Conor Gearin, Undergraduate Research Assistant, University of Maine-Orono

Undergraduates and high school students have gotten the chance to give field ecology a try this summer with the University of Maine-Orono vernal pools team. Working in a field ecology position for just the first or second time, the students have found their experiences of tracking salamanders, taking water samples, netting aquatic invertebrates and spending time with like-minded students and faculty well worth a few bug bites.

According to the students, an atmosphere of cooperation and having fun with field biology is an important feature of the vernal pools team.

“The people are really, really nice here,” said Bangor High School sophomore Steven Soctomah-Holmes. He recalled how excited faculty members get about seeing and identifying invertebrates in the water.

Since there are not many one-person jobs in the field, ecologists need to rely on each other and communicate well.

“You make a lot of friends doing field work,” said U. Maine-Orono (UMaine) junior Thomas Hastings. “It’s kind of like a close-knit family, in my mind,” he said.

“(PhD. student) Carly (Eakin) is great about explaining everything and making sure I know what to do,” said University of Maine junior Diane Dunham.

“I could not ask for a more dedicated, knowledgeable and enthusiastic group of people to work with,” said UMaine junior Abbey Feuka. “I look forward to going to work every day because I know everyone wants to be there and is genuinely invested in this research.”

Adam Scheppard (UMaine senior) said that the faculty and graduate students are “all eager to teach you and are hoping you’re having fun at the same time.”

“When comparing it my previous experiences, I’m included in the decision making a lot more here,” he said. “They ask you for your input a lot more.”

While the fieldwork needed to gather ecology data is not always easy, the students found it rewarding.

“I’ve enjoyed all of it,” said Diane, who had her first experience of wearing waders this summer. “It’s the first time in my life I’ve been able to say that I love my job.”

PhD. candidate Kris Hoffmann’s team tracks salamanders’ movements using radio telemetry.
“I once spent two hours tracking one of our salamanders by myself through the forest,” said Abbey. “When I finally found it, I felt such a strong sense of accomplishment and satisfaction because I realized how much I was willing to endure to answer an ecological question.”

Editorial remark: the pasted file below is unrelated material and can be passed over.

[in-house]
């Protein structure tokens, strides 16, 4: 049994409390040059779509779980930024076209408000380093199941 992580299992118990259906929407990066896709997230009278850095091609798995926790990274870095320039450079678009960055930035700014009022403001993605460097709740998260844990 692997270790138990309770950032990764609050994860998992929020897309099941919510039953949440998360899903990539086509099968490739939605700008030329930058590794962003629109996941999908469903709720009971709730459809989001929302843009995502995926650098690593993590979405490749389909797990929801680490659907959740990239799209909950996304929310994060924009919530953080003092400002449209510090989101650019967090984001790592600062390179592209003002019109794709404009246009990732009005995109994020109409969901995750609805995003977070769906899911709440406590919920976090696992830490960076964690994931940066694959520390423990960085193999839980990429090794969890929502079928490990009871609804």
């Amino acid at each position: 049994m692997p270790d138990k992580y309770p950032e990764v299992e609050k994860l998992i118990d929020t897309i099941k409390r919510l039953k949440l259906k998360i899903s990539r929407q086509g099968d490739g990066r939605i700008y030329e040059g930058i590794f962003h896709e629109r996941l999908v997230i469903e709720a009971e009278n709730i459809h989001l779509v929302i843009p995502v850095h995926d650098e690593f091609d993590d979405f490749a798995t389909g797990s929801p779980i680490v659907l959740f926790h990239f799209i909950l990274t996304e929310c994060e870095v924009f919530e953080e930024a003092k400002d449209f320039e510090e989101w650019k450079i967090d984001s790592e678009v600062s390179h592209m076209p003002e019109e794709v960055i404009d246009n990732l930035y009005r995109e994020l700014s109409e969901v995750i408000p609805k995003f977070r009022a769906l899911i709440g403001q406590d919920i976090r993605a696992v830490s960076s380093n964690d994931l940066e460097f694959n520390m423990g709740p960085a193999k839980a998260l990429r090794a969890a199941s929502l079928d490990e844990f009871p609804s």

The vernal pool team uses many approaches to figure out what is going on with the amphibians and environmental processes of vernal pools, and students have gained valuable experience in a wide variety of sampling techniques.

Thomas helped Dr. Britt Cline track juvenile wood frog’s habitat choices. By dusting the frogs with a fluorescent powder and releasing them in different habitat islands, they were able to see how willing the frogs were to move from different substrates.

Tom also backpacked with PhD. candidate Luke Groff into the mountains of western Maine to study remote vernal pools which few people get to see.
Diane said that the wildlife cameras which photograph animals visiting the vernal pools have allowed her to see how many different species make use of vernal pools besides amphibians.

In addition to field work, U. Maine-Orono junior Tess Howard also got to work in the lab with PhD student Jared Homola on extracting DNA from wood frog and spotted salamander eggs she sampled from the pools.

While she spent most of her time doing dip net surveys for aquatic invertebrates, Unity College junior Samantha McGarrigle also got to learn how to identify the species of Maine tadpoles.

There are some challenges involved in working in Maine’s forests, in both suburban and rural settings. Most students spoke of mosquitoes as their biggest annoyance.

“Literally, I think the bugs are the only thing I could complain about,” said Thomas. He explained that in suburban sites, mosquitoes are abundant, while blackflies are the most common pest up in the mountains.

Students found that humor is the best way to deal with mishaps in the field. When her boots topped over with water during her first week, Samantha McGarrigle said that the potentially frustrating moment became a chance for a laugh with her coworkers.

“It’s always nice when you can joke around in the field,” she said.

“One day I came face to face with a barred owl,” said U. Maine-Orono junior Samantha Hutchinson. “Even though I think it was trying to attack me, it was pretty cool.”

For this summer’s students, the chance to work under the sun among Maine’s wildlife and gain research experience outweighed the challenges.

“I think it’s pretty interesting to learn about and to see all the different bugs and learn about all the different leaves,” said Steven.

“What’s really going to stick with me is how intricate vernal pools are,” said Adam. He said that the many kinds of data he has taken at the pools have heightened his appreciation for them as important habitats.

Diane said that the summer has given her a better idea of the kind of work ecology graduate students do.

While not all of them are planning on a career in ecology, all of the students interviewed said this summer has made them more inclined towards doing fieldwork in the future.

“Everyone should try fieldwork at least once!” said Tess. “It may not be for everybody … but being outside and learning about these organisms was one of the coolest things I could’ve done.”

Abbey said that this summer has reaffirmed her passion for ecology.

“This job has made me realize how I work best outdoors and on my feet,” she said. “When I come home sweaty, muddy, and covered in insect bites and still get excited to go into work tomorrow, I know I’m in the right field of work.”